Celebrating Women in Local Government

In honor of Women's History Month, here's an update on a series of ICMA activities designed to support women in the profession plus a short member essay on what it's like to interview for a local government position.

ARTICLE | Mar 3, 2017

March is Women’s History Month, an annual event that highlights the contributions of women to history and contemporary society. March 8 is International Women’s Day, which focuses on the economic, political, and social achievements of women.

Throughout the month, ICMA will use this theme to highlight how far the local government management profession has come regarding women in the work environment and key leadership positions—and how much work remains to be done. 

According to our January 2017 statistics, 29 percent of the 6,820 members working in local government are women. Of the 3,406 members who are chief administrative officers (CAOs), nearly 16 percent are women, and just over 37 percent of ICMA member assistants and deputy CAOs are women. To check out the stats for your state, take a look at this state-by-state overview.

We continue our firm commitment to implementing the recommendations of the Task Force on Women in the Profession. The final report from that task force provides the framework for an ongoing work plan to support women in the local government management profession and to ensure that local governments and the association reflect the diversity of the communities we serve.

In conjunction with Women Leading Government, in 2016 we conducted a special session at each of the ICMA Regional Summits titled "You Have What it Takes to be a Resilient Leader.” Panels moderated by then-ICMA President Pat Martel included city/county managers, assistant managers, nontraditional department heads, and recruiters. The 2016 annual conference program also featured a half-day ICMA University symposium on gender balance, which was attended by more than 150 registrants. More than a dozen educational sessions, roundtables, and forums addressed the issue of expanding the presence of women in the profession.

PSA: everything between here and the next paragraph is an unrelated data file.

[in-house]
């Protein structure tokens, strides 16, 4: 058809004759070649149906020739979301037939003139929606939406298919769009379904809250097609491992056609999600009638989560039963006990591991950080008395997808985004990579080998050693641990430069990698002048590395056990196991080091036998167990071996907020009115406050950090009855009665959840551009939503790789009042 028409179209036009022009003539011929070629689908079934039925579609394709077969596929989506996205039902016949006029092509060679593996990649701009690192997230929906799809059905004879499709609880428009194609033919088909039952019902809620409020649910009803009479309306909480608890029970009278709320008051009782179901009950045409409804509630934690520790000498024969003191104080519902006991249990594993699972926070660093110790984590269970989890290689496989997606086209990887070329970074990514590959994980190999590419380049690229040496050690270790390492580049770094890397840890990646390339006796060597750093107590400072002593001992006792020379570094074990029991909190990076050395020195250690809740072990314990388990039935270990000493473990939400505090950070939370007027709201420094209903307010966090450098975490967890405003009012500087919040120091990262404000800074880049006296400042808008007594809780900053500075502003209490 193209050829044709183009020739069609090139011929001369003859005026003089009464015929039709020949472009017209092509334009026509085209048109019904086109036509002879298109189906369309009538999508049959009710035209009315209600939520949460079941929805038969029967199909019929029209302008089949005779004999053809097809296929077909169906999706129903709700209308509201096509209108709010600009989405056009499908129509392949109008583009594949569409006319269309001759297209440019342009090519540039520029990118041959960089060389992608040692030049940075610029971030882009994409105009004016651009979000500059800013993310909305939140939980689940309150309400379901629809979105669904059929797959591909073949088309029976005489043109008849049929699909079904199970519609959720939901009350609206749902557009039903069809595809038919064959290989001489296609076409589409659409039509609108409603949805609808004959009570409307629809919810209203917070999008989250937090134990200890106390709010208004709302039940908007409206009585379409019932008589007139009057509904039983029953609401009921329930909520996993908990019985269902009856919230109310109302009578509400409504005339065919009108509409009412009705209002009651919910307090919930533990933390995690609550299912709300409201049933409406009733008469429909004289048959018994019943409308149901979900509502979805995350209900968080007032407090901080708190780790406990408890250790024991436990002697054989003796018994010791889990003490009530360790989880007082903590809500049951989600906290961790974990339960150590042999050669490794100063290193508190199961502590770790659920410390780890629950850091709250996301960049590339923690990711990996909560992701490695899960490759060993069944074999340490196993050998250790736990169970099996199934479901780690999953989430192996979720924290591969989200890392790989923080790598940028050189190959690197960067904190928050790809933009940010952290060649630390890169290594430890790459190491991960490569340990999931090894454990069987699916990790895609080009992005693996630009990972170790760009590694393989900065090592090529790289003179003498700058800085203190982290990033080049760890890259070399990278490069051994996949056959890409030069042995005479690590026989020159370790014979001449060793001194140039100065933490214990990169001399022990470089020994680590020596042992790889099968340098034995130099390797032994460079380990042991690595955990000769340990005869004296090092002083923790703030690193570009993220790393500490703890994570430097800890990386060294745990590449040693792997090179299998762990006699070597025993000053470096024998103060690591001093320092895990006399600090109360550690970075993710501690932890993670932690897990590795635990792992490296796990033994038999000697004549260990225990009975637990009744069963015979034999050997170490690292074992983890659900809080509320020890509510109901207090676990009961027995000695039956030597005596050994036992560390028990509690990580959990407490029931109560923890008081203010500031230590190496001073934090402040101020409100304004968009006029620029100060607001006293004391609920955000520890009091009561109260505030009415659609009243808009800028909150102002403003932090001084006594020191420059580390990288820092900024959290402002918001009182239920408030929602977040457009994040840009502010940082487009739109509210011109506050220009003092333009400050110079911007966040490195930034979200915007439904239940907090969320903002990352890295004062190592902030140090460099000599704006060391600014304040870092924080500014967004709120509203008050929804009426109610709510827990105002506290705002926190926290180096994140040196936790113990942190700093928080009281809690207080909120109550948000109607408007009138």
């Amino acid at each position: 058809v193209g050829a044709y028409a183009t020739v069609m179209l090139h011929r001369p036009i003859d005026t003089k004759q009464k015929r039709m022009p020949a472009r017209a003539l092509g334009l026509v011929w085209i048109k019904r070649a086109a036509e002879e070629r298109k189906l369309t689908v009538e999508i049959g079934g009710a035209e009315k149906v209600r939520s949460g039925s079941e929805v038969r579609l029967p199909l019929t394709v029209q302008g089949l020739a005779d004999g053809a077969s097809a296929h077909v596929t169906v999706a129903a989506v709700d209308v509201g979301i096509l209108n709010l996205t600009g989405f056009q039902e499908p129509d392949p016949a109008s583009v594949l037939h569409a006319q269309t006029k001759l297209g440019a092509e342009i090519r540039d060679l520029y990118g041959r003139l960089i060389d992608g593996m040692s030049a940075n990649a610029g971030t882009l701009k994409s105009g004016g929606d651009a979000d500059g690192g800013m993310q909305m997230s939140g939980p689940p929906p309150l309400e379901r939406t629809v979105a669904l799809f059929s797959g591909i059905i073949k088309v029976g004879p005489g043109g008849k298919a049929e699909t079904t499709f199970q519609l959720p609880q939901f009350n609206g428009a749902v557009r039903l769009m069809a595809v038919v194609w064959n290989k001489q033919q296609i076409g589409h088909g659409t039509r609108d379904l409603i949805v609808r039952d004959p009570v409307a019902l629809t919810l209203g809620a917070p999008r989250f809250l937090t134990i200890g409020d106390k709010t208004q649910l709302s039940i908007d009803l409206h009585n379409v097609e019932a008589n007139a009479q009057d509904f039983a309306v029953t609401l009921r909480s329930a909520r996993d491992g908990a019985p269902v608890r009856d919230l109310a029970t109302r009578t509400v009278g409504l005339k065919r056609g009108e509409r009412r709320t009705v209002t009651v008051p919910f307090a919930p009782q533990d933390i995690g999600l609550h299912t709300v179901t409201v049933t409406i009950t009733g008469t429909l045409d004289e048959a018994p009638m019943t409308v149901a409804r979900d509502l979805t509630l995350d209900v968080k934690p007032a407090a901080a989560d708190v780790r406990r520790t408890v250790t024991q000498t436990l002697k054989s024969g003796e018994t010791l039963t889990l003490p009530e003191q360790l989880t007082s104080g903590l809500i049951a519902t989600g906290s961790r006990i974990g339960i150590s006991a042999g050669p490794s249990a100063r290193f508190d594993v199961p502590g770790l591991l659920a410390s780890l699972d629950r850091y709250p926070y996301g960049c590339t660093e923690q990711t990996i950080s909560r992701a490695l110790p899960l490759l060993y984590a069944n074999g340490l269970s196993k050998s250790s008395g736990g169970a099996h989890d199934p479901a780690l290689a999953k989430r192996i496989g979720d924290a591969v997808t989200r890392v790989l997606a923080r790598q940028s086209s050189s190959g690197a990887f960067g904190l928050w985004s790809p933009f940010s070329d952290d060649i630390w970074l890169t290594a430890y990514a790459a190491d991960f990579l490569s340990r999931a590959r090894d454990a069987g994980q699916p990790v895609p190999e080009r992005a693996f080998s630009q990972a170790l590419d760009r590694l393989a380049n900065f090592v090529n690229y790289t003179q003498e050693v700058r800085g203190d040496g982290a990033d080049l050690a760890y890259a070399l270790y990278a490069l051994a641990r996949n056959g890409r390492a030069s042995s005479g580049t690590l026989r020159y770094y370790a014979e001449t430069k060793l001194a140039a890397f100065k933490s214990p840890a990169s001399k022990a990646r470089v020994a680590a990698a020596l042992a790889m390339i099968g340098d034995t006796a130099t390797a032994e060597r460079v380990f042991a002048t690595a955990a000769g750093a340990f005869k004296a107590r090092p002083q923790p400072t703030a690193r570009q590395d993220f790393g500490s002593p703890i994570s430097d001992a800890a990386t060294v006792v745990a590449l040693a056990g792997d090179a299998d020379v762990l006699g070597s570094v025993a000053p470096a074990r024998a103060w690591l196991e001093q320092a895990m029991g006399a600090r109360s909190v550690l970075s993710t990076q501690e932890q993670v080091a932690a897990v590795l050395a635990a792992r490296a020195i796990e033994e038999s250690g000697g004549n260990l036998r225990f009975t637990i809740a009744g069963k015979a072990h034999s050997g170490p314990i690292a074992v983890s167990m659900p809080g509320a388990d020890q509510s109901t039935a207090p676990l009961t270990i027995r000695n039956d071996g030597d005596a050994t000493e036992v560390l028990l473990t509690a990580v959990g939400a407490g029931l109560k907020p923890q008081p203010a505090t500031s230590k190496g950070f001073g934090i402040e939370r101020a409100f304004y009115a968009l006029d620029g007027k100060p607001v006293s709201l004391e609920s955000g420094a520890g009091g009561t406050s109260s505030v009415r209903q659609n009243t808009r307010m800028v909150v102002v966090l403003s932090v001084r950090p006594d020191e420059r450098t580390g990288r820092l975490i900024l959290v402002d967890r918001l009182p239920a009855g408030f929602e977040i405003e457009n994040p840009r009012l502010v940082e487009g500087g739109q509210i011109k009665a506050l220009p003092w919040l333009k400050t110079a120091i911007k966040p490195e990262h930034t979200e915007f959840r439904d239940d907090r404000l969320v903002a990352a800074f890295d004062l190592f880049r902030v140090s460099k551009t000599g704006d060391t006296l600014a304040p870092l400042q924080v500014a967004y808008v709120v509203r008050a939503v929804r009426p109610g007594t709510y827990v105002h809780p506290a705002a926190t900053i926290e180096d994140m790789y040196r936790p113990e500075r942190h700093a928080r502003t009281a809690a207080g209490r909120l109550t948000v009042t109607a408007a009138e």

The 2017 ICMA Regional Summits will feature a panel moderated by current ICMA President Lee Feldman titled "Equity and Inclusivity in the Workplace and Our Communities." Panelists will discuss successful examples of workforce diversification and equitable service delivery from their own local governments. The 2017 annual conference program will also feature a half-day ICMA University symposium that expands the gender balance issue to include the broader topics of equity and inclusivity. Conference tracks will include educational offerings on "Equity, Inclusivity, and Social Justice" as well as "Women in Management." 

To kick off a month-long series of related articles, in this issue we highlight a column that was originally featured in the special anniversary issue of PM magazine published September 2014. In that column, ICMA Credentialed Manager Melissa Mundt, then assistant city manager in Ames, Iowa, and now assistant county administrator with the Unified Government of Wyandotte County-Kansas City, Kansas, talked about interviewing for a local government position—and the interesting dynamics of that interview. Take a few minutes to read about Melissa’s experience and then use the comment section to share your experiences regarding women in the local government workplace. 

Mundt MelissaMelissa Mundt

“We’ve Come a Long Way, Baby"….Or Have We?
by Melissa Mundt, County Administrator
Unified Government of Wyandotte County-Kansas City, Kansas

Years ago, I was asked in an interview if wearing a skirt made it hard for me to do my job. At first, I was confused by the question, because I was not having any trouble with the suit and felt confident in how the interview had been going. The sad part is that this question came from a tenured manager.

I answered the question by stating I was not sure what wearing a skirt implied about the job or my abilities to do the work in a professional manner. The conversation thereafter confirmed it was about being a female in the management role.

I was later offered the job and declined it. A male was offered the job, however, at significantly more money and with no significant resume differentials. Unfortunately, this one experience opened my eyes and made me aware for the first time that there is still discrimination out there in the workforce related to gender.

I had not really seen it up to that point in my career, and for this I was fortunate. I had always felt that I was an equal when competing for roles for local government positions because of the foundation of education and experience that brought my resume to the top of the list.

Today, I feel this continues to be the case. I have been enjoying increased responsibilities in my career, and I continue to develop my professional skills to meet the ever-changing environment of our profession. Local government offers women a great career and the diversity of experiences that come with working with people of all ages, backgrounds, and cultures.

It has truly enriched my life and allows me to work on my passion of helping others, skirt or pants!

Want to add a comment?

Login to your account or Create a free account to leave a comment and get access to more features.



You may also be interested in